GDP and post-GDP - A Spurious Divorce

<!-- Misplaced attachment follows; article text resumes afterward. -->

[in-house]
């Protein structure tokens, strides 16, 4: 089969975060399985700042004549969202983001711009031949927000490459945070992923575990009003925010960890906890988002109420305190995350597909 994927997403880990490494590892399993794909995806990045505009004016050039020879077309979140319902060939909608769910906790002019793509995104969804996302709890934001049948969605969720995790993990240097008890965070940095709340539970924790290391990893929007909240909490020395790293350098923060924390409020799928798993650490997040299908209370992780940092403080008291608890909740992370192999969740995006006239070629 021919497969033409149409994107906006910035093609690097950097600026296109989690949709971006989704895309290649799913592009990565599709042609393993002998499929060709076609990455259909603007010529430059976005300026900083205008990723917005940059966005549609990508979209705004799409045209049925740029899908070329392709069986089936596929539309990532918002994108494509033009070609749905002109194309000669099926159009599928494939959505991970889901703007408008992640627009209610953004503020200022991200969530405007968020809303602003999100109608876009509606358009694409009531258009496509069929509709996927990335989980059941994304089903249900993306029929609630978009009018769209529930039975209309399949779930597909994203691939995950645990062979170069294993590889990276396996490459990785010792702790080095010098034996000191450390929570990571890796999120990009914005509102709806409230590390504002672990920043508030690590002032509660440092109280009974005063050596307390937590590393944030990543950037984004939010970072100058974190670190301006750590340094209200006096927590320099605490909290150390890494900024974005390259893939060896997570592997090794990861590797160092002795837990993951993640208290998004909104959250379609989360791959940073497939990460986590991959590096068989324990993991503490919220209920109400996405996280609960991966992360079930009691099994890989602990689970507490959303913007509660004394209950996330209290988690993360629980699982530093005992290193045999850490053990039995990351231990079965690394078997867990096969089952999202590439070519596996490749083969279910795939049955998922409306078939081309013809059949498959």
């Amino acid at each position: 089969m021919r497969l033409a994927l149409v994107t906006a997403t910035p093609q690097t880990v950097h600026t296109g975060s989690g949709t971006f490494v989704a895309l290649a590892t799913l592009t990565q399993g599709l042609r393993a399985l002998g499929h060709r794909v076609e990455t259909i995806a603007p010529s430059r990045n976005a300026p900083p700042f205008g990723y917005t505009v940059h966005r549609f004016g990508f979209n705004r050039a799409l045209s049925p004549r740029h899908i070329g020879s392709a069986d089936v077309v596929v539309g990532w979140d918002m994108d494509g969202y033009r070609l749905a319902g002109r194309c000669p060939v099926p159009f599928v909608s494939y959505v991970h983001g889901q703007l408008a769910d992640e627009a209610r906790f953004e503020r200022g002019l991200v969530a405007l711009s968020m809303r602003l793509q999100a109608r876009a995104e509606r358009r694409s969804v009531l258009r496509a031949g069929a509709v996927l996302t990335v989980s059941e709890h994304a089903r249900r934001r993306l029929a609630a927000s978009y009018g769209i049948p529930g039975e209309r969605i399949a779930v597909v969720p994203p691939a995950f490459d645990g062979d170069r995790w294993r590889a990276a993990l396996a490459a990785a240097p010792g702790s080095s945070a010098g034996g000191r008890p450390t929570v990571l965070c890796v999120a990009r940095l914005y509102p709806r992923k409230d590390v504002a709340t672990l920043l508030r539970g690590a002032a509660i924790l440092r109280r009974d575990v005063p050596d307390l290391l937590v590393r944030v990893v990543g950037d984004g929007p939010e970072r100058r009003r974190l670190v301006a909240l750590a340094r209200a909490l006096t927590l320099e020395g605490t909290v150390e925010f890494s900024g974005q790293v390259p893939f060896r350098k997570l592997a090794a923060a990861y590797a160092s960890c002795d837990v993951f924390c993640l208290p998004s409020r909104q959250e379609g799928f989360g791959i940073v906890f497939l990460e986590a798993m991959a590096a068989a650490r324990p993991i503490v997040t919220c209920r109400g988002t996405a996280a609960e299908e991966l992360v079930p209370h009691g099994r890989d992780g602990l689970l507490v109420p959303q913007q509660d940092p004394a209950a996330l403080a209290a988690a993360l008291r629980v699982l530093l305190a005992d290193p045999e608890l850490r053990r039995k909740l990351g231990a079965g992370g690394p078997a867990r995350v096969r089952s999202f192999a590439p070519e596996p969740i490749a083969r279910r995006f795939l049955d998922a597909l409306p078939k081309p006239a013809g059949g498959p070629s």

Abstract: Where post-GDP, a socio-ecological substitute of GDP, has become increasingly salient within international relations, its practice at an institutional economic level remains largely marginalised. At a discursive level, however, both GDP and post-GDP appear to be both supplementary and antithetical to one another. This thesis investigates this relationship between GDP and post-GDP discourse, as well as the dependency of economic institutions to exercise such a discourse. Constructivist institutionalism initially frames these economic ideas as both constitutive and antagonistic towards institutional stability. This thesis, however, draws primarily upon institutional poststructuralism, articulating GDP/post-GDP discourse, not the agent, as a mechanism that produces economic knowledge and, by association, the institutions that are shaped by it. A two-part analysis takes place, consisting of an historical genealogy of GDP/post-GDP and a discourse logics analysis between the IMF development committee and the economic departments of India and surrounding countries. The findings show that the formative discourse of GDP and post-GDP had become divorced during the 20th century and that while GDP logics often struggle to reconcile requisite development outcomes, economic institutions exercise the two as a unitary discourse; albeit one that maintains a GDP centre.
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